SIMILAR HISTORICAL SLEUTHING: Wife of WWII Soldier Spends Decades to Reunite Japanese Family With Photo Album He Found on Okinawa –LOOK

“[But] if it was me—if I had interesting family documents from my great-grandfather or something—wouldn’t it be cool if someone gave it back to me?”

Aroozoo’s own family history is fairly impermeable, and would take a team of geneticists and bureaucrats to illuminate because in the misty past of poorly-managed government records, his surname had been misspelled; a hard end to all his attempts thus far to learn more about his own origins.

Tracking down the Schecks

The immigration papers contained within the booklets showed that Woldamar had immigrated to Australia in the 1950s. Aroozoo scoured social media for Australian residents with the surname Scheck, and sent messages gently explaining what he was trying to do.

After 8 months without any luck, Aroozoo came across an Excell spreadsheet that had made it onto Google and which contained the name “Michael Scheck” in the coding. He knew Michael was one of Woldamar’s 4 children, and so used a program to convert the code of the unopenable spreadsheet into a text document to try and confirm his findings.

MORE NEWS LIKE THIS: She Reunites Families with Lost Heirlooms for Free–Returning Over 500 Items to Thrilled Relatives

Buried in code inside, he found Michael’s name alongside the address of his place of work. Calling and getting notification that Michael was on holiday but would be told of Aroozoo’s request for contact upon his return, Aroozoo felt a rush of excitement.

Wesley and his Wife with Mr Scheck – Photos courtesy of Wesley Aroozoo

“From that stage (of the search), it became a different battle, it became about convincing the person that I am not a crazy person,” Aroozoo told Mothership.

Eventually, he did earn that trust, and Aroozoo and his wife flew to Brisbane to meet Scheck in a public place to reunite the man with his family heirlooms.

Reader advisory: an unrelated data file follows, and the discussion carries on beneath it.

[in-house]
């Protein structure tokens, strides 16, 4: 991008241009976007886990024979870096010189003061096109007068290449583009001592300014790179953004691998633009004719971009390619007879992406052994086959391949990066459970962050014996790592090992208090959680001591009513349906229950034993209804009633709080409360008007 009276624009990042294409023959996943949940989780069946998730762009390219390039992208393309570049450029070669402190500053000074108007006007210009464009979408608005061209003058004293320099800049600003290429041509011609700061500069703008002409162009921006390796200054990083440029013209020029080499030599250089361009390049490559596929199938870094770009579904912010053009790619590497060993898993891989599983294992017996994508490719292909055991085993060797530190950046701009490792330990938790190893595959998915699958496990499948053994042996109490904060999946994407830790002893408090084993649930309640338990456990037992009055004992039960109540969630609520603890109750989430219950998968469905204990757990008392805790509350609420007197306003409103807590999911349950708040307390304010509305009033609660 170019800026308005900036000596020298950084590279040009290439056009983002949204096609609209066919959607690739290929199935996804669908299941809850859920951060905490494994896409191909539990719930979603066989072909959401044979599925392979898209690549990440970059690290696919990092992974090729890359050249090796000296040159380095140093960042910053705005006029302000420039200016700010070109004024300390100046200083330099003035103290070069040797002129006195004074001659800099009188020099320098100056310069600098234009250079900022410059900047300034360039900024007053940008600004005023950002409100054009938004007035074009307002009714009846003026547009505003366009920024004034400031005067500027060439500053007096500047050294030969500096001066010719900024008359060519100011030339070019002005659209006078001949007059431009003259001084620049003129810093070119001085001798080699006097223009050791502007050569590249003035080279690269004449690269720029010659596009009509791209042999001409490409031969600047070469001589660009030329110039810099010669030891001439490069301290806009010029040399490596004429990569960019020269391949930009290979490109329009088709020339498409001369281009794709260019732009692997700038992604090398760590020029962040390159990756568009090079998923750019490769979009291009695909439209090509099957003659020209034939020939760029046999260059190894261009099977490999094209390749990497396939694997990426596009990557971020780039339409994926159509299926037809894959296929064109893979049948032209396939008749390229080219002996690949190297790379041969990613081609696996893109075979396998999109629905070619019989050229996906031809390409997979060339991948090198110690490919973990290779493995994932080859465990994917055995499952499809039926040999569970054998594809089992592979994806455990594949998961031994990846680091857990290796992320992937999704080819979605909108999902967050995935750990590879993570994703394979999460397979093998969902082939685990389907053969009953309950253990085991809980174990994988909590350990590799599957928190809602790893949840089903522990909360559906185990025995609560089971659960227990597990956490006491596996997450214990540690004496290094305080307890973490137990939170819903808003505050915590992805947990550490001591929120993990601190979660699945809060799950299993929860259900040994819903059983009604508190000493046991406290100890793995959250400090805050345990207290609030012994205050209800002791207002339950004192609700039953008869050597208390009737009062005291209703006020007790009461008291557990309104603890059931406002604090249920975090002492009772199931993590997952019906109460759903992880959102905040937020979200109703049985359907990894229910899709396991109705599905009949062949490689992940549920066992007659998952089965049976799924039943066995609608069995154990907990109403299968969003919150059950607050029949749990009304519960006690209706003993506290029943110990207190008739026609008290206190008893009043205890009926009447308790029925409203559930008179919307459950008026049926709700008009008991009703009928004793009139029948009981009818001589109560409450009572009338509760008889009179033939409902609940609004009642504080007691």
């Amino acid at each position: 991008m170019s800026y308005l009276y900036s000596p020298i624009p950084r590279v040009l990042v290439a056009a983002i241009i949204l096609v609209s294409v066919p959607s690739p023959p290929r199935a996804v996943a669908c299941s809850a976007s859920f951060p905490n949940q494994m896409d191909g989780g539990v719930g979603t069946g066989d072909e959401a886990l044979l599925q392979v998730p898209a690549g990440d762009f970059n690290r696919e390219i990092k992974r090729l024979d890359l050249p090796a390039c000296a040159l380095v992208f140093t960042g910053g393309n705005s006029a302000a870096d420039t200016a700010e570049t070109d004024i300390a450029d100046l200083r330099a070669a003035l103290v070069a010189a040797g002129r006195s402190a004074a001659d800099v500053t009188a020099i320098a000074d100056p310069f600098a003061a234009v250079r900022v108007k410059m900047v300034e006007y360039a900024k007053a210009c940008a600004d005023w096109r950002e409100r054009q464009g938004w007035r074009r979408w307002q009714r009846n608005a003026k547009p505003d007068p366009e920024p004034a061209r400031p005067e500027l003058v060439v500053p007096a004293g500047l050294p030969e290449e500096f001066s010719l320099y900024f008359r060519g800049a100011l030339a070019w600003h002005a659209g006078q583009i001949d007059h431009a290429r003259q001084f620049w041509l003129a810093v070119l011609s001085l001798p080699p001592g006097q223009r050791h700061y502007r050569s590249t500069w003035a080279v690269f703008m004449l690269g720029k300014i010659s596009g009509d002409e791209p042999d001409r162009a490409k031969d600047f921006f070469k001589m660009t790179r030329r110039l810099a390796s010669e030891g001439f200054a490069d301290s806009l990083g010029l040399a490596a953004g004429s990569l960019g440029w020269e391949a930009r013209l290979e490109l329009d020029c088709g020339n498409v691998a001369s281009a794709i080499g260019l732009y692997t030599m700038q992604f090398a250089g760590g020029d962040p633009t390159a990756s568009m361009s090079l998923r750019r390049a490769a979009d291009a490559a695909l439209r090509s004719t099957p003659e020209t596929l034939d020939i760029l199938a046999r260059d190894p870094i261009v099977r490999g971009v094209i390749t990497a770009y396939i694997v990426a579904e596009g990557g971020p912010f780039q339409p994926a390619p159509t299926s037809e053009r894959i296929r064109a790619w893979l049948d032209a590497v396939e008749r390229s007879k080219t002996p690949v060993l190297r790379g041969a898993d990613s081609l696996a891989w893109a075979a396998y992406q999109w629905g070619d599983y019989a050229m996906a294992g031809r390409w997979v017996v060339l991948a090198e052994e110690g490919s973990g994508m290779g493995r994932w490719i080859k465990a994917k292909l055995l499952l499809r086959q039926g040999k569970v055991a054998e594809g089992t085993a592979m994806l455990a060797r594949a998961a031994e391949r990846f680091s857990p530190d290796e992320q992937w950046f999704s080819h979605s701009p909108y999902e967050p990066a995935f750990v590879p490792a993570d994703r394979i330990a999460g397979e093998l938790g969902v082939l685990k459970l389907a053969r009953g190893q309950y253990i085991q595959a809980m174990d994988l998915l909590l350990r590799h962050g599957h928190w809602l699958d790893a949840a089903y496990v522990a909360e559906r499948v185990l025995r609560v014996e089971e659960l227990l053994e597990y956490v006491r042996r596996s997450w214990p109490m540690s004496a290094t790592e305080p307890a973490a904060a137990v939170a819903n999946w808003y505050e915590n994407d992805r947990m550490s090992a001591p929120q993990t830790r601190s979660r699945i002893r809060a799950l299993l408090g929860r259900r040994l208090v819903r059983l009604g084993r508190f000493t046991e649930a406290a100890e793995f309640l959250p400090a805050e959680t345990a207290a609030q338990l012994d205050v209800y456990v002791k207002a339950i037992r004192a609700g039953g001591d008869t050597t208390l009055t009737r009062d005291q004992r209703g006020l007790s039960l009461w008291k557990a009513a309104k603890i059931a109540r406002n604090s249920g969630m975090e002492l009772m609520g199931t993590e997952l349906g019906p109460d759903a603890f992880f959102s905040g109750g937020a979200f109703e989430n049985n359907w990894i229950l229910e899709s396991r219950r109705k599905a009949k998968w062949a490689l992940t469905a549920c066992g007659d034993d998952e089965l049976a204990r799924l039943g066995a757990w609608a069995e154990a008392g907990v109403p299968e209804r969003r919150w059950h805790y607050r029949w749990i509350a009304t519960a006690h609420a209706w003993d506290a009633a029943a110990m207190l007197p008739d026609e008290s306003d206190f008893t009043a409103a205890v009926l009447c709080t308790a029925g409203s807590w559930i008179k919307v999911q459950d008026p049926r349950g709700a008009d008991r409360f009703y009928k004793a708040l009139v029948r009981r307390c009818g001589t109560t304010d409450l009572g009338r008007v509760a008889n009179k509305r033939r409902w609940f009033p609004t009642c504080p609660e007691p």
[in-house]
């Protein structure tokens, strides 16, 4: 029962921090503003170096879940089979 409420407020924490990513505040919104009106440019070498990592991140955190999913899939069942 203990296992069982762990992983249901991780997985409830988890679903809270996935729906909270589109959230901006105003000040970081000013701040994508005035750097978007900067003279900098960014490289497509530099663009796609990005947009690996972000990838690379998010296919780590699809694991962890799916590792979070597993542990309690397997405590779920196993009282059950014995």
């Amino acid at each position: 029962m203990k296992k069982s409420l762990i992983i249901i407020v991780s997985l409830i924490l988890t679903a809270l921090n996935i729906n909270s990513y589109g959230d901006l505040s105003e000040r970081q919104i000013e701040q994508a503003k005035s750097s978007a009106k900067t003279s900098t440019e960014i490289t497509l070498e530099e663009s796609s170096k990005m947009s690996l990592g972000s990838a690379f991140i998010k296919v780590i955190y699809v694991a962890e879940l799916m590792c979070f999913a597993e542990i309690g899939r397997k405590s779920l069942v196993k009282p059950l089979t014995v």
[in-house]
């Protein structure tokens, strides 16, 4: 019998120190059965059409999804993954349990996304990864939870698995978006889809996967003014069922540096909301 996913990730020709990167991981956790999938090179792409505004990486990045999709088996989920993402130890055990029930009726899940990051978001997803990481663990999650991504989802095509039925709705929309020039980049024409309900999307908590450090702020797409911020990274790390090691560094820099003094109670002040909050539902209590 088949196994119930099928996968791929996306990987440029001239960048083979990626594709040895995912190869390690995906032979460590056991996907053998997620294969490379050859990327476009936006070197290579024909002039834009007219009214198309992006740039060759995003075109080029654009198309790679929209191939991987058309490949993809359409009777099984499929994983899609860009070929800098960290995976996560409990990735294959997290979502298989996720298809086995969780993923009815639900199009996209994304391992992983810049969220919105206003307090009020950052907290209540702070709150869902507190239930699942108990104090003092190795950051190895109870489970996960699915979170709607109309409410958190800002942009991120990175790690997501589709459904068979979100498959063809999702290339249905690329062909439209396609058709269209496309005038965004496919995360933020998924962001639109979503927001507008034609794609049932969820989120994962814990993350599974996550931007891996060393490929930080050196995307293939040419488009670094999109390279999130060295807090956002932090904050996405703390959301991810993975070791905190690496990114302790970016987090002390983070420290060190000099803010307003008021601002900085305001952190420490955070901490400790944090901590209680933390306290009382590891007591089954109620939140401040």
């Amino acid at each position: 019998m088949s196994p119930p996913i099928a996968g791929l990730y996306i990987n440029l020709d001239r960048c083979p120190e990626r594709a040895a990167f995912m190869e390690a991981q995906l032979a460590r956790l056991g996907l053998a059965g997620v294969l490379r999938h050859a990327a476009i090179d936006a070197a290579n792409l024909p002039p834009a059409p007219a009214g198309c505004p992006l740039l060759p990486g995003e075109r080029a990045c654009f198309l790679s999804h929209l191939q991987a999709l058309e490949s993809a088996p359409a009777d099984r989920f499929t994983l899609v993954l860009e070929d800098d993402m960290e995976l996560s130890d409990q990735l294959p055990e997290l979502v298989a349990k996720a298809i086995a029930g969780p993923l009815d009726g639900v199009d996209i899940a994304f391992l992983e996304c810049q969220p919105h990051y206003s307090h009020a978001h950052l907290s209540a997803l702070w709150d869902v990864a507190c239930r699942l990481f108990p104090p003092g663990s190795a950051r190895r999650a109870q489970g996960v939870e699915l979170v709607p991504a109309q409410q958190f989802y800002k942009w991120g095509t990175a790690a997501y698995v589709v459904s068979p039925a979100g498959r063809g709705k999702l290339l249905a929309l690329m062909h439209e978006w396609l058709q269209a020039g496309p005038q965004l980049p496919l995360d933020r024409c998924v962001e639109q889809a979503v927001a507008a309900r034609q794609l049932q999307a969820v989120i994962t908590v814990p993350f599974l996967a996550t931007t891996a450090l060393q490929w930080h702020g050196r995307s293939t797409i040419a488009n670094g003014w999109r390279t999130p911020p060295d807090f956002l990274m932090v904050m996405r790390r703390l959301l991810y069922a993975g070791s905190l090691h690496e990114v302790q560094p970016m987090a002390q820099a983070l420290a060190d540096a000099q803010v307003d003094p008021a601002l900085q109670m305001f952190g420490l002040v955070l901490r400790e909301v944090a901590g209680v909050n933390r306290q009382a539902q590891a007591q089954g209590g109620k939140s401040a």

The collector and now one-time successful sleuth is fairly philosophical about the strange dedication he bent toward the effort of finding Michael, believing it’s his own lack of ancestral context that sent him running after someone else’s.

WATCH the six-minute Mothership documentary below to see what happened next… 

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17th Century Gold Ring Worth $12K Discovered by Retired Teacher in His Back Garden

A 17th-century gold ring is estimated to fetch at least $12,000 at a British auction, after being found by a retired school teacher in his back garden. The historic gold seal ring from 1620 was discovered by Richard McCaie, whilst he was planting a shrub. The 71-year-old discovered the ring about 10-inches deep on the […]

The post 17th Century Gold Ring Worth $12K Discovered by Retired Teacher in His Back Garden appeared first on Good News Network.

This Arctic US Air Base Has Its Eyes on Russia. But Climate is a Bigger Threat – InsideClimate News

THULE AIR BASE, Greenland—On the last Saturday in September, ice had already begun to spread across the Arctic waters at the dock, closing the port for months to come. The temperature was 24 degrees Fahrenheit. Snow swept across the airport…

Stolen Trove of Angkor Royal Jewelry Returned to Cambodia After Resurfacing in London

A trove of precious jewelry from Cambodia’s past has been repatriated after surfacing in London. Totaling 77 artifacts from the medieval kingdom of Angkor, they are believed to have been trafficked from the country during the tyranny of the Khmer Rouge and the civil wars that plagued the country during the 20th century. Angkor was […]

The post Stolen Trove of Angkor Royal Jewelry Returned to Cambodia After Resurfacing in London appeared first on Good News Network.